Dinner ladies at Ladywood School in Grimethorpe, South Yorkshire, are keeping up their indefinite strike against redundancies.
The nine Unison union members are fighting bosses’ plans to axe their jobs and get teaching assistants (TAs) to supervise meal times instead.
Bosses also want to slash TA jobs. So from Monday of next week they are set to join the dinner ladies on all-out strike.
Pouring rain on Friday of last week didn’t dampen the strikers’ spirits.
Sheltering under their Unison umbrellas, the dinner ladies continued their chants of defiance. .
One of them said, “We normally work for an hour each day but now we are on the picket line from 8am till 2pm.
“Some dinner ladies can’t be here all the time because they have other jobs in the morning.”
But support is solid and local trade unions are planning a solidarity rally on the first day of coordinated action.
Over 1,000 women who have been forced to wait up to six extra years to get their state pensions marched to parliament on Wednesday of last week.
They blocked traffic around Parliament Square.
It was organised under the banner of #OneVoice by an alliance of groups including The Waspi Campaign, Back to 60, We Paid In, You Pay Out and others.
Women in their 50s and 60s have been hit hard by the government’s decision to increase the state pension age for women from 60 to 66 years old.
Joanne Welch is a representative of the BackTo60s pressure group.
“We feel that the government thought our demographic was low?hanging fruit that they could pick off without a fight,” she said. “But there’s an increasing groundswell of fury coming the government’s way.
“That’s because these women are becoming politicised.
“And increasing numbers are only now discovering they’re going to be affected.
“There are still women out there who don’t know their pension age has been set back.”
Foster carers in Devon protested against the Tory-run council’s proposed cuts to the service on Wednesday of last week.
They are members of the Foster Care Workers’ branch of the Independent Workers’ of Great Britain (IWGB) union.
Devon council is cutting the “skills fee” by as much as 35 percent for the majority of foster carers. The fee for all tiers will be brought down to £116 a week for each child a carer looks after.
IWGB branch secretary David Leyland said, “It’s such an injustice that they have the power to scrap the payments we receive for our skills and knowledge.
“We cannot allow Devon to devalue and disrespect us like this.”
Chants of, “Uber, Uber, you can’t hide, we can see your greedy side” rang out in Aldgate, east London, on Tuesday of last week as drivers protested outside the firm’s headquaters.
The protest was part of a 24-hour walkout by members of the United Private Hire Drivers section of the Independent Workers of Great Britain union.
Protesters remained in the firm’s lobby for almost an hour.
The taxi drivers struck and rallied in London, Birmingham and Nottingham. They are demanding an increase in their pay rate from £1.15 to £2 a mile in London.
They also want bosses to reduce the commission that Uber takes from drivers to15 percent.
Other demands include an end to unfair dismissals.
Workers urged people not to cross the “digital picket line by logging into the Uber app as either a driver or passenger”.
Anti-fascists will protest in Manchester on Saturday against the Nazi English Defence League (EDL).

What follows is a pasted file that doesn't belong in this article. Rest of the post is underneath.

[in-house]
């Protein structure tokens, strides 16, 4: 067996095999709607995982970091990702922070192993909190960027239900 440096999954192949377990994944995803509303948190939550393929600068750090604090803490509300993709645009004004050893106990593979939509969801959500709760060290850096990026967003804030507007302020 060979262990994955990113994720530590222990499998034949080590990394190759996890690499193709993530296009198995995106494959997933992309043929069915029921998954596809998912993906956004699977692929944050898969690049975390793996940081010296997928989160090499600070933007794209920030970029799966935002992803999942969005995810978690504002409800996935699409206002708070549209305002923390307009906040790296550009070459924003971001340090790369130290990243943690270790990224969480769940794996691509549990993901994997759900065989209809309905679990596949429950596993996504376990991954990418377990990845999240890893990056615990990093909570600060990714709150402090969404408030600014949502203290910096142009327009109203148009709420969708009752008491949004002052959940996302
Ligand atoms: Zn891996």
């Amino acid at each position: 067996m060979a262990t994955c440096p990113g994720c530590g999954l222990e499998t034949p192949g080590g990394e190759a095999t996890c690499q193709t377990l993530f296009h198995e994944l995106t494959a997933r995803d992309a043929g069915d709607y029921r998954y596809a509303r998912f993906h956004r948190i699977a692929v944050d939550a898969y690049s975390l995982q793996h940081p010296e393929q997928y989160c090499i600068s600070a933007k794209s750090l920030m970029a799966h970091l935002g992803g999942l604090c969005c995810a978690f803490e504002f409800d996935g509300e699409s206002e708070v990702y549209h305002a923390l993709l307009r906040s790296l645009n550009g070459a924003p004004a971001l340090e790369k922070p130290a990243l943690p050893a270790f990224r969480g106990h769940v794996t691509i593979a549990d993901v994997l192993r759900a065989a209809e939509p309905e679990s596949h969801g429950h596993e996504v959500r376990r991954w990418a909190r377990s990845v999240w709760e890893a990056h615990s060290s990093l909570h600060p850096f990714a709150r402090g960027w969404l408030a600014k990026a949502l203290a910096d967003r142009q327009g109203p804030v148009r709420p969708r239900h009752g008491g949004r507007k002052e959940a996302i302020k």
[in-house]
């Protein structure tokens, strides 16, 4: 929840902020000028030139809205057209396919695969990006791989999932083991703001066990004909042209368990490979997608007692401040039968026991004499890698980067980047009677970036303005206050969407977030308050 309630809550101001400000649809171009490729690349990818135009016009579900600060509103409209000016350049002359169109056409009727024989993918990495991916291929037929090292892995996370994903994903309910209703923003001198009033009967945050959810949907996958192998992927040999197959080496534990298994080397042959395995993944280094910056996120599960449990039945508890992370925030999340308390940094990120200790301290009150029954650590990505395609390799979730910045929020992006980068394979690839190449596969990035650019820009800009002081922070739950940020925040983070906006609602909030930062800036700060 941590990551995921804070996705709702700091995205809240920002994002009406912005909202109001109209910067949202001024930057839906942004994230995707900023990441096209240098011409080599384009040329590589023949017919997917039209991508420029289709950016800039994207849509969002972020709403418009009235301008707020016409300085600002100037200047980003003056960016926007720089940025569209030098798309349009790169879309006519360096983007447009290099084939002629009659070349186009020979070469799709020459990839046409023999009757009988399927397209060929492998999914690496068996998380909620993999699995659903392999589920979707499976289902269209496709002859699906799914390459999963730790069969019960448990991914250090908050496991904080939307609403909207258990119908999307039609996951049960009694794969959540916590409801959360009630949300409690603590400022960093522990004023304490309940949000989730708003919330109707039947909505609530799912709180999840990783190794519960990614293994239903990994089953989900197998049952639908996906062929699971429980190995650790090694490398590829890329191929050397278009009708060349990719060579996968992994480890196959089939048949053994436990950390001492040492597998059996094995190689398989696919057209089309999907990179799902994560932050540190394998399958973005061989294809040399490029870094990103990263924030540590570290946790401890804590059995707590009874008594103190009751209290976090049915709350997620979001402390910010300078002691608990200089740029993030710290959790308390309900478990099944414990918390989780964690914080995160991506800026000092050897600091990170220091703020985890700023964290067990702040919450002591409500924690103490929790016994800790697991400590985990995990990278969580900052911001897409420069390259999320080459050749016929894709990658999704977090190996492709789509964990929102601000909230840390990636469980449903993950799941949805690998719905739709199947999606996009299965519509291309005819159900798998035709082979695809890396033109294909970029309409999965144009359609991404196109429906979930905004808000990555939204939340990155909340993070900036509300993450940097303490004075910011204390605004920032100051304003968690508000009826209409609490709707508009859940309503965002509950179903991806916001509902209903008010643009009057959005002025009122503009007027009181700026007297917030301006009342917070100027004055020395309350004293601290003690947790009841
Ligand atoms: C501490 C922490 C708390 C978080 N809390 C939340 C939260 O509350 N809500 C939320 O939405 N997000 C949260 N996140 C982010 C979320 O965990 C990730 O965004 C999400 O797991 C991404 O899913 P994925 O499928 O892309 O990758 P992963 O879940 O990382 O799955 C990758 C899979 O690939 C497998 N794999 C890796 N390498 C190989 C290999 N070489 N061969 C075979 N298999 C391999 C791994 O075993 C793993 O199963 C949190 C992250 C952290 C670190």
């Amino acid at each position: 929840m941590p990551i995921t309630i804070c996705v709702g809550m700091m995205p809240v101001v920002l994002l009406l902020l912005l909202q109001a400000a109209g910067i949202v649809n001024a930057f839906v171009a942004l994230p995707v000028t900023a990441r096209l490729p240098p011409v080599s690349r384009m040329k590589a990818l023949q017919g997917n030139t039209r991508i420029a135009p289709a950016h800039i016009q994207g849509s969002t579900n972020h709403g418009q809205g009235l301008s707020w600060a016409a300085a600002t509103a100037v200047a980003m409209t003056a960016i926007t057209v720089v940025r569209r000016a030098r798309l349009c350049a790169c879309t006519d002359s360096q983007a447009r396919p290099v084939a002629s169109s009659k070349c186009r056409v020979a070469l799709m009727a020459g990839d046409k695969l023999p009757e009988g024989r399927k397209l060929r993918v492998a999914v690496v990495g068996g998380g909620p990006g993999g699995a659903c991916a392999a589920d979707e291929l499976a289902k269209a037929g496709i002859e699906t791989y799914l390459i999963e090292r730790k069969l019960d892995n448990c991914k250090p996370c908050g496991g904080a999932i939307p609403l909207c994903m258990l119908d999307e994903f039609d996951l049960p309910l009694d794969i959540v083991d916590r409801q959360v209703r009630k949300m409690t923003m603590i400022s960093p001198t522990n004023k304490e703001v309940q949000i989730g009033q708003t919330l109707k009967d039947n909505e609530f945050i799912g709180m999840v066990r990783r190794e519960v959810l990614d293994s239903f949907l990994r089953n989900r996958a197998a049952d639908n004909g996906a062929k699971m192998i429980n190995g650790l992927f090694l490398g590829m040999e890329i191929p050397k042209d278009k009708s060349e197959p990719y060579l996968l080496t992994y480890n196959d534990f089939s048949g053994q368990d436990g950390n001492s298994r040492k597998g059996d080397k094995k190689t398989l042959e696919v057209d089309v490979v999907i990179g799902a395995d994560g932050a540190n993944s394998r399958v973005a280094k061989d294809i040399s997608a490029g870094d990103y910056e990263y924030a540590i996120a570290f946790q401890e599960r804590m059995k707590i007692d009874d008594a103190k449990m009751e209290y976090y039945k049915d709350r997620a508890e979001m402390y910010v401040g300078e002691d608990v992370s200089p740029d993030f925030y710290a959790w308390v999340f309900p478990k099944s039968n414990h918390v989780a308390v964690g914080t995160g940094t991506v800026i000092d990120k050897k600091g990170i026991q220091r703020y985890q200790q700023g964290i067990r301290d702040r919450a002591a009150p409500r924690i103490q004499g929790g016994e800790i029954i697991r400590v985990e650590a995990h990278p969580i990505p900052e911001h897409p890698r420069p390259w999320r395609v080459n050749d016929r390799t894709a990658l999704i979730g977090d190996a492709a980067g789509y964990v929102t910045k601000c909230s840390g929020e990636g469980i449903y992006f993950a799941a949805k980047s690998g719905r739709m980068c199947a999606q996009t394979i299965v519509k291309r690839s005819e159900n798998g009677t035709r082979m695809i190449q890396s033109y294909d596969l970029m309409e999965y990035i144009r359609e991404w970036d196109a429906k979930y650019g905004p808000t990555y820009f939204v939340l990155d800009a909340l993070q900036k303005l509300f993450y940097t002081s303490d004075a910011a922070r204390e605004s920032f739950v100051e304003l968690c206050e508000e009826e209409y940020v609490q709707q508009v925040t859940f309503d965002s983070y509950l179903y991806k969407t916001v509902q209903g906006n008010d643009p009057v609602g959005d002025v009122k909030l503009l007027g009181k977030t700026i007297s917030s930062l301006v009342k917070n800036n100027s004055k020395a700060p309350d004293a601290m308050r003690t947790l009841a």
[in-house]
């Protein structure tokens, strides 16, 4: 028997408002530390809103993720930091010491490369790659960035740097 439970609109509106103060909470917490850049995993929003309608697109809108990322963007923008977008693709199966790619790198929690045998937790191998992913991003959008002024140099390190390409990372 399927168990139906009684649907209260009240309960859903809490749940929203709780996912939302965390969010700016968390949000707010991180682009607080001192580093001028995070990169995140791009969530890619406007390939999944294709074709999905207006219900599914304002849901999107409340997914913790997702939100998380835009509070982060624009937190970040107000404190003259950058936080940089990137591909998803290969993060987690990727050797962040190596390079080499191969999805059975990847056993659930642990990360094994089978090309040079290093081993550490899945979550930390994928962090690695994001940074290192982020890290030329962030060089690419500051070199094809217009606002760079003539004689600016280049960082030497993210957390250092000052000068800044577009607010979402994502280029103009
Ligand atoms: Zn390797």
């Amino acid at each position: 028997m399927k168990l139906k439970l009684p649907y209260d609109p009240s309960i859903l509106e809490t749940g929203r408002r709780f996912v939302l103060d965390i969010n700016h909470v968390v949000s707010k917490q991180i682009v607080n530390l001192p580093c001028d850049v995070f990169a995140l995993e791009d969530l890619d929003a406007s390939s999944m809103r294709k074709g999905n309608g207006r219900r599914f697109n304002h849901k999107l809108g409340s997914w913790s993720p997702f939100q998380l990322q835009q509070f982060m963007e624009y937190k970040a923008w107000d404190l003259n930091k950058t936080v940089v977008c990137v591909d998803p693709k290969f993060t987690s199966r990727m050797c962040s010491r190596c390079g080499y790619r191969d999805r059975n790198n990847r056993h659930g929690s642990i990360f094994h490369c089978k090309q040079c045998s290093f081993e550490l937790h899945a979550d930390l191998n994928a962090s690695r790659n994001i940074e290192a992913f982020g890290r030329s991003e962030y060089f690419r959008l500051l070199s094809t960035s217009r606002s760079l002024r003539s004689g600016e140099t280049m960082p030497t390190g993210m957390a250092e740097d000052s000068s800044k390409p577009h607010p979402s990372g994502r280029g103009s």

The EDL initially planned a national march to “shut down” Didsbury mosque in the city.
Hundreds of people, including council leader Richard Leese, signed a statement opposing the Nazi march.
That forced the EDL to call off the event—but it now plans to rally in Manchester city centre.
Greater Manchester Unite Against Fascism and Stand Up To Racism Manchester have called a counter-protest.
Workers at the NASUWT teachers’ union were set to strike over proposed pension changes on Wednesday of this week.
The GMB union members plan further strikes on 5 and 9 November.
The dispute involves both highly paid union bureaucrats and low-paid admin workers.
The NASUWT union made changes to the pension scheme and imposed a three-year pay deal without consulting workers.
Under the proposals, union staff will have to work for 45 years to get a pension that is worth half their salary.
David Warwick is the GMB organiser. “Meetings have been taking place across the country with GMB members who have expressed their anger and disappointment with the senior management team of the NASUWT,” he said.
Finance workers at Newham council in east London are set to strike on Friday of next week, 29 October and 2 and 5 November.
The seven Unite union members process payments to suppliers of the council.
The dispute centres around job evaluation.
The Unite, Unison and PCS unions have called a joint demonstration against Tory attacks on libraries, museums and cultural services in London for Saturday 3 November.
A statement from the unions said, “Enough is enough. Stand with us and call on MPs to end cuts to our vital cultural services and #SaveOurLibraries.”
Workers at Street Cranes—a firm that manufactures cranes and hoists—struck on Monday over pay.
Unite union members at the Chapel-en-le-Frith factory in Derbyshire voted by 100 percent to strike for a 4 percent rise. Managers have offered 2.5 percent—or 3 percent with conditions.
The strings, which annoyed the members, included removal of a ten minute break and the imposition of monthly pay.
Workers are determined to win an above inflation pay rise and remove the strings.
This is the first strike at the factory for over 15 years.
For many workers it was their first picket line and the mood was very buoyant.
Virtually the whole membership signed up for picketing duty.
They plan to strike again on the next three Mondays and to escalate with four 48-hour strikes in November and December.
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